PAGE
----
TD asks High Court to quash Sipo’s refusal to investigate GP contract leak complaint

Paul Murphy seeking declaration that decision not to inquire into Leo Varadkar’s alleged conduct breached his rights

The High Court is being asked by a TD to quash the refusal of the Standards in Public Office Commission (Sipo) to carry out an investigation into allegations that Taoiseach Leo Varadkar leaked a confidential GP contract to a friend.

Dublin South-West deputy Paul Murphy is seeking to bring the challenge against Sipo, Ireland and the Attorney General.

Ms Justice Siobhán Stack on Tuesday deemed as open Mr Murphy’s application to seek permission to bring judicial review proceedings against Sipo for the purpose of ensuring the challenge was brought within the three-month legal time limit from when the disputed decision was taken.

Gary Maloney BL, instructed by Ruadhán MacAodháin of Prospect Law solicitors, said the three-month deadline was due to expire on Thursday.


Counsel, on an ex parte basis (only Mr Murphy’s side was represented), asked the court to “open” the matter for the sake of meeting the deadline and to adjourn it to a later date on the judicial review list. The judge agreed and adjourned the matter to April.

In his challenge, Mr Murphy is seeking a number of reliefs including an order quashing Sipo’s decision of November 9th last not to carry out an investigation under Section 23 of the Ethics in Public Office Act 1995 into the matter.

Right to fair procedures

He also seeks a declaration that Sipo’s decision was determined in a manner that breached Mr Murphy’s right to fair procedures and natural and constitutional justice. He further seeks an order remitting the matter back to Sipo for reconsideration.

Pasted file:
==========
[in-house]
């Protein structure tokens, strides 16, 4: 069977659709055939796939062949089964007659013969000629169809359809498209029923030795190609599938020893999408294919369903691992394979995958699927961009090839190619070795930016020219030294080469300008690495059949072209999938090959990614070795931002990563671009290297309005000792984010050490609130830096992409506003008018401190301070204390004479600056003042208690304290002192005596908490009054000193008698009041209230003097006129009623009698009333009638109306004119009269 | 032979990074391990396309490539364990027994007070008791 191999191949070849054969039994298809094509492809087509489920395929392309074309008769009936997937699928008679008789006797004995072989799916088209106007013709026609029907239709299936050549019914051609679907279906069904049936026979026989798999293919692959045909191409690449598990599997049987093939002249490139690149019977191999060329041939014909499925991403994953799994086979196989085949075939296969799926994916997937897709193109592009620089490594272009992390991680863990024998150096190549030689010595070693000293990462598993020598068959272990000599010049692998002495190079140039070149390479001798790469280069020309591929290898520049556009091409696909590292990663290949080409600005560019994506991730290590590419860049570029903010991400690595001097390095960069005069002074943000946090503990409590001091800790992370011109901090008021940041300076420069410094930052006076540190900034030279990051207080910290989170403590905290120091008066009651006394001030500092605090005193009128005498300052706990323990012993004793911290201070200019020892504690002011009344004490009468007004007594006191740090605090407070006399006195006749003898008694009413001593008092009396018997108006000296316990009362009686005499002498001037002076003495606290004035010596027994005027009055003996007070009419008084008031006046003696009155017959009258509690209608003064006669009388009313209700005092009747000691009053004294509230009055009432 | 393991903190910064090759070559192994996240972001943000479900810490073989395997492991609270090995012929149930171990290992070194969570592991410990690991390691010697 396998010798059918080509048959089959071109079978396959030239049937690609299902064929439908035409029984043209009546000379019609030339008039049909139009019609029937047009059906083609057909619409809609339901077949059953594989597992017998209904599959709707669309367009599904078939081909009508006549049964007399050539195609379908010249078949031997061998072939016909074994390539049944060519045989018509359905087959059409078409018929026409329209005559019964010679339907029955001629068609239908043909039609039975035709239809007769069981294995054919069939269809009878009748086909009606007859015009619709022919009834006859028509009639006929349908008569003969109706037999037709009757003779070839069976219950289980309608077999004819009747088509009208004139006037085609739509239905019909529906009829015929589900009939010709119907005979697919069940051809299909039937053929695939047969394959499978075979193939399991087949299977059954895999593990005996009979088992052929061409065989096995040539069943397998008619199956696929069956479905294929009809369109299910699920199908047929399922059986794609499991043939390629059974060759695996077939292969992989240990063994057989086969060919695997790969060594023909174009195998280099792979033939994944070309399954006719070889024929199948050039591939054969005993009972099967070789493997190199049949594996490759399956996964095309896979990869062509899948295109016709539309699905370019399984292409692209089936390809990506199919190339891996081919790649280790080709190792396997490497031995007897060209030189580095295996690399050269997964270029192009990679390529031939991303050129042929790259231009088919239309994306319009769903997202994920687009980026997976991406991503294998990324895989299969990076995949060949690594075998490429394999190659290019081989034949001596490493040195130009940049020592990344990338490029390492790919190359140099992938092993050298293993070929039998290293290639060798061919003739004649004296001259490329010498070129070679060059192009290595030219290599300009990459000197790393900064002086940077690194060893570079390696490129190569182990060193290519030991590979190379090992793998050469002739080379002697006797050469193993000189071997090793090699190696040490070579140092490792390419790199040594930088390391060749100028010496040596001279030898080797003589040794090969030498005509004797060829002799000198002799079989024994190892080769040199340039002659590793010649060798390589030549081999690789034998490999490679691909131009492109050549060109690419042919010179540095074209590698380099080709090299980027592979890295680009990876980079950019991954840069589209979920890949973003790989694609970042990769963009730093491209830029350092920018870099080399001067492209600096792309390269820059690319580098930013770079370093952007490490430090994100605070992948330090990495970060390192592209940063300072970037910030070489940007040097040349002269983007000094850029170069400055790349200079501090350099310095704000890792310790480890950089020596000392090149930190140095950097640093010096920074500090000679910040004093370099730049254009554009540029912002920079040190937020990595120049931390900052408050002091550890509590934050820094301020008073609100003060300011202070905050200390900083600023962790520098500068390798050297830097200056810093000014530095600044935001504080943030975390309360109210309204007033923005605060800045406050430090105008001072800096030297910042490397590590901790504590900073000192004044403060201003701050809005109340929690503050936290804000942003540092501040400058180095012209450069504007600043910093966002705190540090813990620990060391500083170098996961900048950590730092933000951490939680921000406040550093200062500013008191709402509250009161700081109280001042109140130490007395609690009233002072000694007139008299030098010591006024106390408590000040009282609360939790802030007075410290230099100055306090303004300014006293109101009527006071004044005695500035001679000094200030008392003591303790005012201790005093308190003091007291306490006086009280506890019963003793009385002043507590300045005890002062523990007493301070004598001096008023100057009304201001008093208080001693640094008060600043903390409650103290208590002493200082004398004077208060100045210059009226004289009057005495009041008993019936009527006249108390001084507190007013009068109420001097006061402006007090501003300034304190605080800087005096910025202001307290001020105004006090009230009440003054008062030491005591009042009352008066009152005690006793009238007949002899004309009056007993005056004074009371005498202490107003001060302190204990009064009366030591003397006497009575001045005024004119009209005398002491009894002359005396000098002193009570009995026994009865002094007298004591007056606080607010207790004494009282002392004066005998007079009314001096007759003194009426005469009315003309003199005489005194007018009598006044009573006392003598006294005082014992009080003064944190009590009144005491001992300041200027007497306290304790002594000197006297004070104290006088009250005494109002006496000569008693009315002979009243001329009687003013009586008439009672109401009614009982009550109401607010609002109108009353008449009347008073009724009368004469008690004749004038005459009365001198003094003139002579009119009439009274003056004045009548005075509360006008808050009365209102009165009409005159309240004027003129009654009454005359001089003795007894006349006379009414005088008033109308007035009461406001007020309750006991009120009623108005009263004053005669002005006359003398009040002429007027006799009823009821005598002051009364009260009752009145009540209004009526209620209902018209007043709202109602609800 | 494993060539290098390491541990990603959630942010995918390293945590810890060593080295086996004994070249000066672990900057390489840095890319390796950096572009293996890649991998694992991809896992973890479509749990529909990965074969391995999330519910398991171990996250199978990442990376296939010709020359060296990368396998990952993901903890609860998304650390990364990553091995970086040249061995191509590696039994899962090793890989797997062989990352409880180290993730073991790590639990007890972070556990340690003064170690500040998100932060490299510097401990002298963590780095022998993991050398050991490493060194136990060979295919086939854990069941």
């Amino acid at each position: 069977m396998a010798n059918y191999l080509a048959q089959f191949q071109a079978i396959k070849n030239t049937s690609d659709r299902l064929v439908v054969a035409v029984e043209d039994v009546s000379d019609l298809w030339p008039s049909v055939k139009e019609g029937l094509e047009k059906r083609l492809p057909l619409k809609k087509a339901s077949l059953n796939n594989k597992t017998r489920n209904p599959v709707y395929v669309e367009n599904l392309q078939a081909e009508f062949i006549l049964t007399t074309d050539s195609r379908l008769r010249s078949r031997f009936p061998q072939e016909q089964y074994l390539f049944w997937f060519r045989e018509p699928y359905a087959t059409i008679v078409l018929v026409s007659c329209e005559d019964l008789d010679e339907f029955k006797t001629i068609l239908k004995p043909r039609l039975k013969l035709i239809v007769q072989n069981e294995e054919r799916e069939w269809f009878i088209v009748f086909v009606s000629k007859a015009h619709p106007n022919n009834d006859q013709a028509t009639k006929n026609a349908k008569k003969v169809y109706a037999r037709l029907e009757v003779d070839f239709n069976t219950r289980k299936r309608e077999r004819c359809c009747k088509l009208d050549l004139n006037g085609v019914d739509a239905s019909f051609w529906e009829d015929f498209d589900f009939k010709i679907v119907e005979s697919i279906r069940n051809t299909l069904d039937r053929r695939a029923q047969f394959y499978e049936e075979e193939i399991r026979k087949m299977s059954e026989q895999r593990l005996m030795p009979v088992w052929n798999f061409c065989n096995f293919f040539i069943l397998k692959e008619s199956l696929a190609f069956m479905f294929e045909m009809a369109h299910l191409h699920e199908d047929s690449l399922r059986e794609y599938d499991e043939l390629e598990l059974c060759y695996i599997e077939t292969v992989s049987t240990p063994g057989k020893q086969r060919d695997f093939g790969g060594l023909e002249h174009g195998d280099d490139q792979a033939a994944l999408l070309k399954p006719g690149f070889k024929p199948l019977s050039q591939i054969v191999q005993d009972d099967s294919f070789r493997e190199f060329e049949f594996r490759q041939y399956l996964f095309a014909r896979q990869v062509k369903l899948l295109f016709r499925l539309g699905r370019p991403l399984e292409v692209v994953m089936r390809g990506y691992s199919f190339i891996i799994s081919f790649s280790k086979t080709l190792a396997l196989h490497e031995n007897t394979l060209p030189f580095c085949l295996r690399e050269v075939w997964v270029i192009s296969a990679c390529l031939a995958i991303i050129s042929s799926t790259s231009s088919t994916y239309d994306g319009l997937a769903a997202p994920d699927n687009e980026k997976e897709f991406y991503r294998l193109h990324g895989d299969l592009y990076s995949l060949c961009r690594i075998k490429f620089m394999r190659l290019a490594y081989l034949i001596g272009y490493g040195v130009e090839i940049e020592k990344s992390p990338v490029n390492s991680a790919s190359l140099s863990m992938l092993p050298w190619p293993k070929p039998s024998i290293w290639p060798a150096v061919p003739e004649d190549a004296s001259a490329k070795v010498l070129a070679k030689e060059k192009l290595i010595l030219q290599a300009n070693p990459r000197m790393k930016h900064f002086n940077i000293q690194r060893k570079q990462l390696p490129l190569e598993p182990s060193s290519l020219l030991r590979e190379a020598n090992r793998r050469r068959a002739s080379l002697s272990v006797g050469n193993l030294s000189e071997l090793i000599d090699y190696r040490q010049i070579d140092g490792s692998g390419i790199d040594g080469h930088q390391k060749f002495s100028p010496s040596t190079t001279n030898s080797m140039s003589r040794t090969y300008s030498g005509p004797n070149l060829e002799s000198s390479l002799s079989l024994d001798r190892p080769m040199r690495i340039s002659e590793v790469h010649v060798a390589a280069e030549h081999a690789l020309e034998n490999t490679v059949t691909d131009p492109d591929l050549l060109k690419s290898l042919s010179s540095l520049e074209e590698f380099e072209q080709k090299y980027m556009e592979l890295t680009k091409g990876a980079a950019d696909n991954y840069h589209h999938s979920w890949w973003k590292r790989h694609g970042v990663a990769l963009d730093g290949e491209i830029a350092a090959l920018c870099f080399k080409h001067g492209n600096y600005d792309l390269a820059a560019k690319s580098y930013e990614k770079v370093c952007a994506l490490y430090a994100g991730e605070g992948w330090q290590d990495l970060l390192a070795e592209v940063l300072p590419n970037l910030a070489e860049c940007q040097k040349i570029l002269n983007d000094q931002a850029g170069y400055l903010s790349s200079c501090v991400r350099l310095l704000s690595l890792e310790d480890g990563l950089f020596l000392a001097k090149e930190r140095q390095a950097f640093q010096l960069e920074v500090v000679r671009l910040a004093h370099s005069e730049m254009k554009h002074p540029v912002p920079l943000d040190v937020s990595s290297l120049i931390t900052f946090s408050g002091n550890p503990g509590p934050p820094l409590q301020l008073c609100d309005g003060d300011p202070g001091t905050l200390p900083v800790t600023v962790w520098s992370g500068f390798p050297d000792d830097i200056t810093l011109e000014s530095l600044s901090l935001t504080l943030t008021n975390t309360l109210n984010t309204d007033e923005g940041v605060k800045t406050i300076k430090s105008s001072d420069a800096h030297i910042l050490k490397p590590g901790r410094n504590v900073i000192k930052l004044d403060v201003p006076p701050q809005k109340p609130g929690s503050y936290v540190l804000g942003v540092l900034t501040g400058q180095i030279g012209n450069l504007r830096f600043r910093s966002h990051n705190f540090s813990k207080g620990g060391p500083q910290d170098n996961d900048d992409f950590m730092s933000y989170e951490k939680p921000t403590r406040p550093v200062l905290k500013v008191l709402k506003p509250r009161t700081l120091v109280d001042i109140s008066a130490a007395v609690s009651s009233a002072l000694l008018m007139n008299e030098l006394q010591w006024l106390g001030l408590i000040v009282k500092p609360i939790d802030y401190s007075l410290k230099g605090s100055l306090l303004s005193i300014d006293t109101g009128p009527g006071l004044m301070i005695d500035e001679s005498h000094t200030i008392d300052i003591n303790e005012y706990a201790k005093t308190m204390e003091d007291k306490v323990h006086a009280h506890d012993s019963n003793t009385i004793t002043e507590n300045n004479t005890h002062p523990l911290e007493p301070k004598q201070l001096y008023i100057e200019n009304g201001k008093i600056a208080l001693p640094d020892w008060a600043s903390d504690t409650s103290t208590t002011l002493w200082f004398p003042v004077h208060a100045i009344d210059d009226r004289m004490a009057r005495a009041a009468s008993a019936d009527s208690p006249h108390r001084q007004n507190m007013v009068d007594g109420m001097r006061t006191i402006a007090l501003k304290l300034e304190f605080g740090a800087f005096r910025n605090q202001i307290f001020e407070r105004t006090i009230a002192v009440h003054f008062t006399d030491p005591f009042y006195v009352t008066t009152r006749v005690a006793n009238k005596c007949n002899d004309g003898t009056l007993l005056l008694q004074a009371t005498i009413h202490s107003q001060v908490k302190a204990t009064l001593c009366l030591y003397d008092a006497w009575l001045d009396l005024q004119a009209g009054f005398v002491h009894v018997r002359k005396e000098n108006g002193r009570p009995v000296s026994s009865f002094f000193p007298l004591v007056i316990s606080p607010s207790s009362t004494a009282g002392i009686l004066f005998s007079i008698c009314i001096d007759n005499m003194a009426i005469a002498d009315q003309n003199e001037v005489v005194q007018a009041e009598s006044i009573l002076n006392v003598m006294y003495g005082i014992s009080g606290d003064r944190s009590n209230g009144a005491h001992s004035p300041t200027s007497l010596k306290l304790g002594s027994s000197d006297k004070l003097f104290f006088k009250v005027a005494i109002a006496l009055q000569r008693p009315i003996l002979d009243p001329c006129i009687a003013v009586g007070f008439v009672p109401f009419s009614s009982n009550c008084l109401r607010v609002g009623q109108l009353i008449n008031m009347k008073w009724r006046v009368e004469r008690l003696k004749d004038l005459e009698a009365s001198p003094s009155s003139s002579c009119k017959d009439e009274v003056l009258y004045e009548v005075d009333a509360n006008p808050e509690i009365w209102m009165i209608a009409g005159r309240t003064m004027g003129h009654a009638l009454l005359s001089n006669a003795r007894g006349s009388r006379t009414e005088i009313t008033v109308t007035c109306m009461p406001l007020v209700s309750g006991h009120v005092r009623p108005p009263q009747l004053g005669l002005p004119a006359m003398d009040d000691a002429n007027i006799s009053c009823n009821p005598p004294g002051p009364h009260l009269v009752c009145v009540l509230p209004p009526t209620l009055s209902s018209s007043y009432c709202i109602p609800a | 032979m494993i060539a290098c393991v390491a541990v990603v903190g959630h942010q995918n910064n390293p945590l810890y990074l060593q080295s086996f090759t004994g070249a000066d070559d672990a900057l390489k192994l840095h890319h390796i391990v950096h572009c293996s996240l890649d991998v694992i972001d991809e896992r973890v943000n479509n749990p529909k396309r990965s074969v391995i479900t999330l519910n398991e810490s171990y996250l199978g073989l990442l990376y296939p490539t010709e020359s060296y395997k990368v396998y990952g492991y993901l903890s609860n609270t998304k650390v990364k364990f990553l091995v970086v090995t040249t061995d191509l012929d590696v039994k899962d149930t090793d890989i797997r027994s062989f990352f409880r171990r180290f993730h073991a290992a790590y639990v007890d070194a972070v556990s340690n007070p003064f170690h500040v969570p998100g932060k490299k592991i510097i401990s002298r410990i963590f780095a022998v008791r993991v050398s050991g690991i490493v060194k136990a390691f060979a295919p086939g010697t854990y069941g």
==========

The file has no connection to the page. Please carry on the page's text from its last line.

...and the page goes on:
Mr Murphy made a complaint in November 2020 to Sipo that Mr Varadkar had provided a confidential copy of a proposed GP contract agreement in April 2019 to his then friend Dr Maitiú Ó Tuathail, who was president of the National Association of General Practitioners (NAGP).

The agreement had been negotiated between the Department of Health, the HSE and the Irish Medical Organisation (IMO). Dr Ó Tuathail’s NAGP was a rival to the IMO and was not a party to the negotiations.

Following publicity about the alleged leak, Mr Varadkar denied it was confidential by the time he passed it on to Dr Ó Tuathail. He also said he provided the document in his capacity as head of government to encourage a broader acceptance of its terms among the GP community. He also said there was no personal advantage for himself.

Mr Murphy’s complaint disputed this characterisation of Mr Varadkar’s conduct. He said the agreement had not been made public, had been labelled “confidential” on its face and in text messages sent about it. The final agreement was published on May 17th, 2019, a month after Mr Varadkar passed it on, he said.

He further claimed Dr Ó Tuathail, personally, and the NAGP, generally, stood to gain an advantage from having access to this document.

No criminal charges

There followed a Garda investigation into the alleged leak and last July, the Director of Public Prosecutions directed no criminal charges were to be brought against Mr Varadkar over the allegations.

Sipo then sought information from Mr Varadkar for the purpose of making a preliminary consideration of Mr Murphy’s complaint. Last November, members commission voted by three to two against carrying out further investigation.

Sipo comprises a retired High Court judge, the Comptroller and Auditor General, the Ombudsman, the Clerks of the Dáil and the Seanad and an ordinary member, Sipo said it had regard to matters including the specific allegations, documents submitted by Mr Varadkar, the provisions of the Ethics in Public Office Act 1995 and the implied executive functions of the office of Taoiseach. Sipo also took into account its own legal advice.

Mr Murphy argues, among other things, the manner in which the Sipo decision was reached was in breach of fair procedures and due process. It also erred in failing to grant Mr Murphy an opportunity to address the legal questions raised and in failing to hold an oral hearing prior to reaching a determination on the scope of its statutory remit and functions, he claims.